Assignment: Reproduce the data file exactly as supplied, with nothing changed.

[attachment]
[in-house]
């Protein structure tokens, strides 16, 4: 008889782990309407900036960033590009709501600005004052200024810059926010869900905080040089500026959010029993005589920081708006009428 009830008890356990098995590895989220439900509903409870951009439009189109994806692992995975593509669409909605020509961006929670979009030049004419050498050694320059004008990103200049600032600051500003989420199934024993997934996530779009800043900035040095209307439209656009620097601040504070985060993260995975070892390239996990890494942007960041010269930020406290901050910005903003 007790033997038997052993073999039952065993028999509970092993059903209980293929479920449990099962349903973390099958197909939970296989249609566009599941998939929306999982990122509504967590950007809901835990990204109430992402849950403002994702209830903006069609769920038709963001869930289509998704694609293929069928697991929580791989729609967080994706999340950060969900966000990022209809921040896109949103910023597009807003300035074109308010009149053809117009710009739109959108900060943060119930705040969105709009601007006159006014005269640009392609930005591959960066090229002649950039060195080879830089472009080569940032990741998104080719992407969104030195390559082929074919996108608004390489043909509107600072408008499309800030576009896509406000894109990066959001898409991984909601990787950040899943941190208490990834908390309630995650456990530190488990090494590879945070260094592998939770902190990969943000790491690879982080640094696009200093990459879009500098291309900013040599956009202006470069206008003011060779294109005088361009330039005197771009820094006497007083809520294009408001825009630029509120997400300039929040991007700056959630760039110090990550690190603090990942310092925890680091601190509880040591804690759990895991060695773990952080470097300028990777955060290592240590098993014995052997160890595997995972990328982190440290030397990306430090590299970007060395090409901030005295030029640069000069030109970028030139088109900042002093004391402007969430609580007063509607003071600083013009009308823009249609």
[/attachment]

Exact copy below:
[in-house]
């Protein structure tokens, strides 16, 4: 008889782990309407900036960033590009709501600005004052200024810059926010869900905080040089500026959010029993005589920081708006009428 009830008890356990098995590895989220439900509903409870951009439009189109994806692992995975593509669409909605020509961006929670979009030049004419050498050694320059004008990103200049600032600051500003989420199934024993997934996530779009800043900035040095209307439209656009620097601040504070985060993260995975070892390239996990890494942007960041010269930020406290901050910005903003 007790033997038997052993073999039952065993028999509970092993059903209980293929479920449990099962349903973390099958197909939970296989249609566009599941998939929306999982990122509504967590950007809901835990990204109430992402849950403002994702209830903006069609769920038709963001869930289509998704694609293929069928697991929580791989729609967080994706999340950060969900966000990022209809921040896109949103910023597009807003300035074109308010009149053809117009710009739109959108900060943060119930705040969105709009601007006159006014005269640009392609930005591959960066090229002649950039060195080879830089472009080569940032990741998104080719992407969104030195390559082929074919996108608004390489043909509107600072408008499309800030576009896509406000894109990066959001898409991984909601990787950040899943941190208490990834908390309630995650456990530190488990090494590879945070260094592998939770902190990969943000790491690879982080640094696009200093990459879009500098291309900013040599956009202006470069206008003011060779294109005088361009330039005197771009820094006497007083809520294009408001825009630029509120997400300039929040991007700056959630760039110090990550690190603090990942310092925890680091601190509880040591804690759990895991060695773990952080470097300028990777955060290592240590098993014995052997160890595997995972990328982190440290030397990306430090590299970007060395090409901030005295030029640069000069030109970028030139088109900042002093004391402007969430609580007063509607003071600083013009009308823009249609």